control, and governance
Gone in a Flash
A misplaced USB drive prompts internal auditing to rethink its coverage of security risks.
Edited by Timothy R. Holmes
Mike is the chief audit executive of a health-care provider located in the western United States. His company has grown during the past several years, with total assets and revenues now approaching us $1.5 billion and us $1.8 billion, respectively. The organization employs nearly 14,000 people and offers a wide range of health services through its integrated system of hospitals, skilled nursing facilities, medical centers, and other specialized facilities.
Recently, one of Mike’s senior auditors, Eyleen, stopped by his office to discuss a potential risk to the company. While waiting in line at the company cafeteria that day, she had overheard two information technology (IT) system analysts say that one of the company’s employees recently lost a USB flash drive — a removable media device that plugs into a computer’s USB port. The employee was desperately searching for the missing device, as it contained significant quantities of confidential company and patient information.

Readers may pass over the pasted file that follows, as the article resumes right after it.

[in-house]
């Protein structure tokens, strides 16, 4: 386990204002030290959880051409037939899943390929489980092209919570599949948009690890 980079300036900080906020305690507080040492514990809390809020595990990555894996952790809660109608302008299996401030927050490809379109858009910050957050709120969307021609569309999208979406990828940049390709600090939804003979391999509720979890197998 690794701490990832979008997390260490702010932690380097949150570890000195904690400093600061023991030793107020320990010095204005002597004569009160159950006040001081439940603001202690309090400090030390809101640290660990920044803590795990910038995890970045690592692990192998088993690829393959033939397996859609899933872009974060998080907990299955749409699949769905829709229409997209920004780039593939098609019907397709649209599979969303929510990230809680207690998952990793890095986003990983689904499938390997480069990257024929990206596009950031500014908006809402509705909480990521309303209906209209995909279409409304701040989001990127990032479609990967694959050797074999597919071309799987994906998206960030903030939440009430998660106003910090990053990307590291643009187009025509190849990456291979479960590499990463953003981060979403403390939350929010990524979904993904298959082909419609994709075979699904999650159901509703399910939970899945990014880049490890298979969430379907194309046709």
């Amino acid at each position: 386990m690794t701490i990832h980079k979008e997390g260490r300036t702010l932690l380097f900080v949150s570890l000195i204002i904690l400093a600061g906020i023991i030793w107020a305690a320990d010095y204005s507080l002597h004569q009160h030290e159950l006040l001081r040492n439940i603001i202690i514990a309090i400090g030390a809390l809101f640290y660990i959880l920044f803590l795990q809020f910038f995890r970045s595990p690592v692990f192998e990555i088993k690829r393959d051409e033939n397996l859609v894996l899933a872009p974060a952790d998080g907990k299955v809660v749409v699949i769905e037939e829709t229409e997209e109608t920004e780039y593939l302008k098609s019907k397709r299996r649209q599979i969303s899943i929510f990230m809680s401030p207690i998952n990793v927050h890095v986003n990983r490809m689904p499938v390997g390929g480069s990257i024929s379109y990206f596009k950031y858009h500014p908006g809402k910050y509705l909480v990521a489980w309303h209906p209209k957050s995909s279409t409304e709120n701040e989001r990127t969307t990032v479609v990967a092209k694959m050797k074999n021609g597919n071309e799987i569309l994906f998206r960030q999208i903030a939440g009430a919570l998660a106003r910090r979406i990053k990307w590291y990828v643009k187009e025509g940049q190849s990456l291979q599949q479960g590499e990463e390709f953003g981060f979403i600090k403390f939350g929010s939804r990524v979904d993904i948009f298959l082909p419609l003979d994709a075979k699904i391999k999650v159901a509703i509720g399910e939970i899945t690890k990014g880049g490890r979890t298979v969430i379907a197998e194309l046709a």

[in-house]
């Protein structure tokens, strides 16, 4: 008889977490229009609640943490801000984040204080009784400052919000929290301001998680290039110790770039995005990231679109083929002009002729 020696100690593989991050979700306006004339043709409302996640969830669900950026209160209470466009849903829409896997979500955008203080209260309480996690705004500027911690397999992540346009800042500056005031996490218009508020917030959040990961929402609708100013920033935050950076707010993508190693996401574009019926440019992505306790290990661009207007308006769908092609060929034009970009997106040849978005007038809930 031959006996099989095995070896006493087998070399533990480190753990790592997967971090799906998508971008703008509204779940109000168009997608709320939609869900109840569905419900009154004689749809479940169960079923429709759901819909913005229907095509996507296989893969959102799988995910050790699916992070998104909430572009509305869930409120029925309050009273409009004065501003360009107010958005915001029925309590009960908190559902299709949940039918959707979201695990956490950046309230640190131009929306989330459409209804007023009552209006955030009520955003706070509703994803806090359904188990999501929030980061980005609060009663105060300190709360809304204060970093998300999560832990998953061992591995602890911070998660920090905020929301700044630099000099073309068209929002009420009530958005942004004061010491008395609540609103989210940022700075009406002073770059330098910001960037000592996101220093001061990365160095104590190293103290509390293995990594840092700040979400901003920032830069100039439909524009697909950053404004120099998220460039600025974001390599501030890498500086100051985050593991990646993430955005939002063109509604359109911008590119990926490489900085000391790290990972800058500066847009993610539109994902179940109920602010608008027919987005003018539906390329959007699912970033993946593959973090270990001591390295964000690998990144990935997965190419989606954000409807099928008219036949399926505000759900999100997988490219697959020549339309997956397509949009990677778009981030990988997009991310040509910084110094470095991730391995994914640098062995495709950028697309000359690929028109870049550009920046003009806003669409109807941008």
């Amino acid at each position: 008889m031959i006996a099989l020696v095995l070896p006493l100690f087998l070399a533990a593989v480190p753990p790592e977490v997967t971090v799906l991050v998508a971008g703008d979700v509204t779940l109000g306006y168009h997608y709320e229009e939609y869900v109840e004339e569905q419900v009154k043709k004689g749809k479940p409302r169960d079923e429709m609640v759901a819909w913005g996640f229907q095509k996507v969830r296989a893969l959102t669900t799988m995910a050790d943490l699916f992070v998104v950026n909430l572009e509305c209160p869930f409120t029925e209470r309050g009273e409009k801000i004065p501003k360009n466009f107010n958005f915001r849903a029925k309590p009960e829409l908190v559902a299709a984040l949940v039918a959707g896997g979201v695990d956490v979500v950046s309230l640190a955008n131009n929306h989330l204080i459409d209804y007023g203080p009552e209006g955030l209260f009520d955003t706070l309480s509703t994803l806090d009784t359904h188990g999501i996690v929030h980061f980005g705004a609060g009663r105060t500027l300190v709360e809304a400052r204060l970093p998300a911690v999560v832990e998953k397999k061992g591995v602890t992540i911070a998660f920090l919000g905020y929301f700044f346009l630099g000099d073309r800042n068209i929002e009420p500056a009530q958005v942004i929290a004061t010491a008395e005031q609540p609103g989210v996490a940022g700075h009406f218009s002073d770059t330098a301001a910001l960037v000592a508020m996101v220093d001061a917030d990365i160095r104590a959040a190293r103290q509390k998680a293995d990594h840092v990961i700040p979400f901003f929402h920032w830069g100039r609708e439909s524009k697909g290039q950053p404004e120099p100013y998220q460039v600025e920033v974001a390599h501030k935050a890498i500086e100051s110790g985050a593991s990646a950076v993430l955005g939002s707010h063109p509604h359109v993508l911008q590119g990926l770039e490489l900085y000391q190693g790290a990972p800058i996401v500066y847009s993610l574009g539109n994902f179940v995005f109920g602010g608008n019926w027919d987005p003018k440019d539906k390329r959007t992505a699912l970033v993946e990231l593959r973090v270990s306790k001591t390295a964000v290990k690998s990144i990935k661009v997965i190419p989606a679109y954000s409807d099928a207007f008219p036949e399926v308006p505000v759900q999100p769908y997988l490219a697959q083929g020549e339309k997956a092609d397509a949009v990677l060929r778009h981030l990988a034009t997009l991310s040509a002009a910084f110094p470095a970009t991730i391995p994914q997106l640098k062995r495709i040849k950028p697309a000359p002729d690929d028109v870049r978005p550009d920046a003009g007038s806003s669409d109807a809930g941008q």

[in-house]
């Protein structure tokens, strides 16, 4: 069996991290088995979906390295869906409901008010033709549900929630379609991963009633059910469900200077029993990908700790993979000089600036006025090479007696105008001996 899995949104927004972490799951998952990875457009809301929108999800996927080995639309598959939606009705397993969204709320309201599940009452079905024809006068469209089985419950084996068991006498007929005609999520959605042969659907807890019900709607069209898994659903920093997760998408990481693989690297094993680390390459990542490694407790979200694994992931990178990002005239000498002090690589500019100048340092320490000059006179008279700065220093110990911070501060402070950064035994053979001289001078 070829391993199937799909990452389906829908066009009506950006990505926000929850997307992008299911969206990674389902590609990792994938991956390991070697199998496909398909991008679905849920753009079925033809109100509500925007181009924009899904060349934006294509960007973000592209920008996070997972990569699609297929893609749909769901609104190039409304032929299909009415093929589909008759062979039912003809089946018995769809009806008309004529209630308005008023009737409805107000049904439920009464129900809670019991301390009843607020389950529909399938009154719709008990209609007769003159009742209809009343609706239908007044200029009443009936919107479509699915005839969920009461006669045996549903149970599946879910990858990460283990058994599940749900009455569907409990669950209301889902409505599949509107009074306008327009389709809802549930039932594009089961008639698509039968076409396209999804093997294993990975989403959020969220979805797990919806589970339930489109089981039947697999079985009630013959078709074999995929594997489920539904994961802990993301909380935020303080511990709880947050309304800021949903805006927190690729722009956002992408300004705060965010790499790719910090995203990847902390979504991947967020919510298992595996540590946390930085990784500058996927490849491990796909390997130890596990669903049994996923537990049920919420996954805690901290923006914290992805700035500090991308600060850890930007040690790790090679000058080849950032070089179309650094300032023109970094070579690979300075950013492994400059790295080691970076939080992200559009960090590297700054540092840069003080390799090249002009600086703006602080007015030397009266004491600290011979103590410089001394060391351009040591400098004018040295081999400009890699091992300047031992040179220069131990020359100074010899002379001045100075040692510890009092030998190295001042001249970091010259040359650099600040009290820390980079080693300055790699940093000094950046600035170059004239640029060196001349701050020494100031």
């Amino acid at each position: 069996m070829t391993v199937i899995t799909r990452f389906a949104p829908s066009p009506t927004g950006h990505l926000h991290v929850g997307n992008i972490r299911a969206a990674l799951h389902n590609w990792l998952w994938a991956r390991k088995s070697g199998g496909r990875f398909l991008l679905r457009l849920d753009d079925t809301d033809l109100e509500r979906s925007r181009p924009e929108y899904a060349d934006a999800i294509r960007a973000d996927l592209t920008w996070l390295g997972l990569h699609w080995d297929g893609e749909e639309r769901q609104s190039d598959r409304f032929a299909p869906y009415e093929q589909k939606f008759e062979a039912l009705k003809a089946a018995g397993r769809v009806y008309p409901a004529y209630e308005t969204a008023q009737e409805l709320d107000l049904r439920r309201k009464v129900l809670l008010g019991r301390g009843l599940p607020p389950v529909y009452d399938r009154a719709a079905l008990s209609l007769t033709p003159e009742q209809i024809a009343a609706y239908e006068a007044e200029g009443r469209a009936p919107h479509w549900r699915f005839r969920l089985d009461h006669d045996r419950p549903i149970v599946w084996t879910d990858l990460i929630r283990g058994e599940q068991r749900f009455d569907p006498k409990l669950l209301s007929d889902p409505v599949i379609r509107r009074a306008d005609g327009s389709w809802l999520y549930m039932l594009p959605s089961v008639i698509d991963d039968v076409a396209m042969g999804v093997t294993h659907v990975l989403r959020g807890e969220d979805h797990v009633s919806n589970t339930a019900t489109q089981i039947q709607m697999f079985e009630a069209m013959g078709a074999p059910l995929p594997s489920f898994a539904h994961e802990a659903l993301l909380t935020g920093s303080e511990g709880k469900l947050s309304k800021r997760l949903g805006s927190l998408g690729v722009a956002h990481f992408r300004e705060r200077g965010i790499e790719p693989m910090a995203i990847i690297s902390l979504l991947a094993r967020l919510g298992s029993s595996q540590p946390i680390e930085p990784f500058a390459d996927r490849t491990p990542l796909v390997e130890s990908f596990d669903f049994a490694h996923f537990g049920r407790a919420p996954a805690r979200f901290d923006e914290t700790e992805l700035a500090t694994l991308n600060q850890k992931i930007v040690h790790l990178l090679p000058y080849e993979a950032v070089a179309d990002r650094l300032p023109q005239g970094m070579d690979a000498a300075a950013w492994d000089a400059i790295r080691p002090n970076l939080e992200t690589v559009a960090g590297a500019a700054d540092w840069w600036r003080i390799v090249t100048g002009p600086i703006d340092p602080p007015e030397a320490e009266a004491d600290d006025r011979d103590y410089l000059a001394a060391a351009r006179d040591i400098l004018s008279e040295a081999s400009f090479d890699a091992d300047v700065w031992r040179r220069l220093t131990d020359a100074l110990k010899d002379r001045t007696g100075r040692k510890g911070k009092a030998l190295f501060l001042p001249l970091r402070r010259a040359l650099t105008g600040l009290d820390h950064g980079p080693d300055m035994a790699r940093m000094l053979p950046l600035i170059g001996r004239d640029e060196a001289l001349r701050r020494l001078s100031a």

Because removable media devices have become one of the most popular and widely available types of storage tools, Eyleen wondered if the internal audit department should be specifically addressing risks related to these devices in its audit planning and routine programs. Based on a recent conversation he had with the chief information officer (CIO) about business risks, Mike knows that removable media are, at a minimum, addressed in the company’s security policy. He thanked Eyleen for bringing this concern to his attention and agreed that the audit department should examine removable media risks.
What is the best way for the audit department to approach this important project, and what issues does the company need to consider? How should risks associated with portable storage devices be addressed routinely in operational audits?
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